It’s conference season! Many businesses have seen a drastic reduction in corporate travel in the past few years due to COVID-19, but 2023 is looking like the year that travel plans can resume as usual.
If your business has grown used to not paying for employee travel in the past few years, you may find yourself squeezing the budget trying to make arrangements. In this article, we’re taking a look at some recommendations to offset expenses and make room in your budget for the cost of business travel.
Travel costs are more expensive than before the pandemic.
When it comes to travel in 2023, there’s good news and bad news. The good news? Prices are finally starting to decrease. The bad news? That’s after hitting record highs.
It’s not surprising 2022 saw record travel prices – the cost of doing anything increased right around the same time that many felt comfortable travelling again. So don’t be surprised if the cost of flying, housing, and feeding your travelling employees is more expensive than pre-pandemic conference seasons.
However, especially if you haven’t booked yet, there may be opportunities to book better deals than if you travelled to any conferences in the previous year.
Where do you find the money to pay for business travel?
If the budget is tight this year, and you’re worried about the cost of travel, there are ways you can streamline and optimize your daily operations, while freeing up extra funds in your budget that can go to additional expenses such as conference travel.
My business, Schooley Mitchell, is North America’s largest independent cost reduction firm. We help businesses free up these kinds of funds every day. Here are some of the areas we find that businesses regularly overspend.
Incorrect card processing rate structures.
Your business could be losing significant revenue to incorrect card processing rate structures.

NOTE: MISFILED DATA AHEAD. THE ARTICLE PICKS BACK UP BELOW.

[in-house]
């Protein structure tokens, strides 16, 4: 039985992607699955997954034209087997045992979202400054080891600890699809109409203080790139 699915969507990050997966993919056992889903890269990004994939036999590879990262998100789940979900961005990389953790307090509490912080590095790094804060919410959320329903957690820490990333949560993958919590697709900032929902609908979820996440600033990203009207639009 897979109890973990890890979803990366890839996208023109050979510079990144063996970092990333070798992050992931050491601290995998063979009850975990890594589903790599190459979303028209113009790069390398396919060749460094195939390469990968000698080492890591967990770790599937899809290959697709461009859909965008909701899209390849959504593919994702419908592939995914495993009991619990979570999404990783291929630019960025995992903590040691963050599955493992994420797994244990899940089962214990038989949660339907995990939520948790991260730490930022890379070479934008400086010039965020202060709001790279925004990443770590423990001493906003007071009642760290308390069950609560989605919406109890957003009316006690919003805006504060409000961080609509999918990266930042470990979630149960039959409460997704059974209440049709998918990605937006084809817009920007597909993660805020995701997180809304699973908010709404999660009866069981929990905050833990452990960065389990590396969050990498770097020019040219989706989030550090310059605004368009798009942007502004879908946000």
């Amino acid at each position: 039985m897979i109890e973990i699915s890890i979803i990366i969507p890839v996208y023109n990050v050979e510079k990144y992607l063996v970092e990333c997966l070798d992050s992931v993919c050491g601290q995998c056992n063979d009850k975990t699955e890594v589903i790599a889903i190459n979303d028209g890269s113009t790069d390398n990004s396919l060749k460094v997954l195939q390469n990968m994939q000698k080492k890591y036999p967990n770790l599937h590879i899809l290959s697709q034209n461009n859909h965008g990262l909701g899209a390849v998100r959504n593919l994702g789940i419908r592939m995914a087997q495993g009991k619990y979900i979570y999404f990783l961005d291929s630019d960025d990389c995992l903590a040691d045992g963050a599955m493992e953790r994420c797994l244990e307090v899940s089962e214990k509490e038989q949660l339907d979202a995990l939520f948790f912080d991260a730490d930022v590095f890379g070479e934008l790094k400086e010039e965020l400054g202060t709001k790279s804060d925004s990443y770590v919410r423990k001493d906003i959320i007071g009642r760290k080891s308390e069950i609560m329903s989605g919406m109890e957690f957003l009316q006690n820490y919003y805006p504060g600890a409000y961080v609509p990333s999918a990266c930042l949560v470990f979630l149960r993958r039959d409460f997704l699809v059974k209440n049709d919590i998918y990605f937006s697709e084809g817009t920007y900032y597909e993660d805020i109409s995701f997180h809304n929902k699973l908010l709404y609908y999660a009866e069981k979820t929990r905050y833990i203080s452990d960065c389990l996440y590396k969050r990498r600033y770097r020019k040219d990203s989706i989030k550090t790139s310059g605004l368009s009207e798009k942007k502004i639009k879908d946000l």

Processors usually offer seemingly standard contracts, but many contain provisions that allow them to increase your rates. This often comes with the caveat they must notify you first — but those notifications could appear in small print on one of your statements. Be sure to read your statements for notification of rate increases and periodically check your rate to see if it has mysteriously increased. Often, all it takes for them to waive the rate increase is a phone call to object.
Unorganized software licenses.
If you pay for anything like Microsoft Office or Adobe products for your business, unorganized licenses could be costing you.
Forbes calls this the “quintessential Goldilocks problem… Purchase too many licenses and unprovisioned or inactive licenses will never get used, resulting in wasted spend. Purchase too few, and your employees could deal with the constraints of having to share, swap or reassign licenses frequently.”
In either scenario you’re wasting money; either on idle licenses or lost productivity.
Unnecessary analog phone lines.
Nowadays, a lot can be done with a stable internet connection – making your analog phone lines not only redundant, but overpriced. Solutions such as Voice over Internet Protocol (VoIP) or Unified Communications as a Service (UCaaS) give you a lot more bang for your buck, without long distance calling fees.
As cost reduction specialists, we see way too many billing errors on our clients invoices. From incorrect rates and cancelled services to being charged for another customer’s services, billing errors are expensive and tiresome to resolve. However, vigilance is important. Especially for larger accounts – such as telecom services with hundreds of phone lines attached – it’s not uncommon for us to find a billing error worth several thousand dollars.
While readjusting to regular conference travel costs could be a shock to your budget, it’s doable. In fact, there are lots of easy ways to recover money you might be overspending, in order to fund that travel.
My business is helping businesses just like yours save money on their operational expenses across thirteen common cost categories. I’d love to help your free up space and time in your operations to make this year’s conference travel smooth sailing.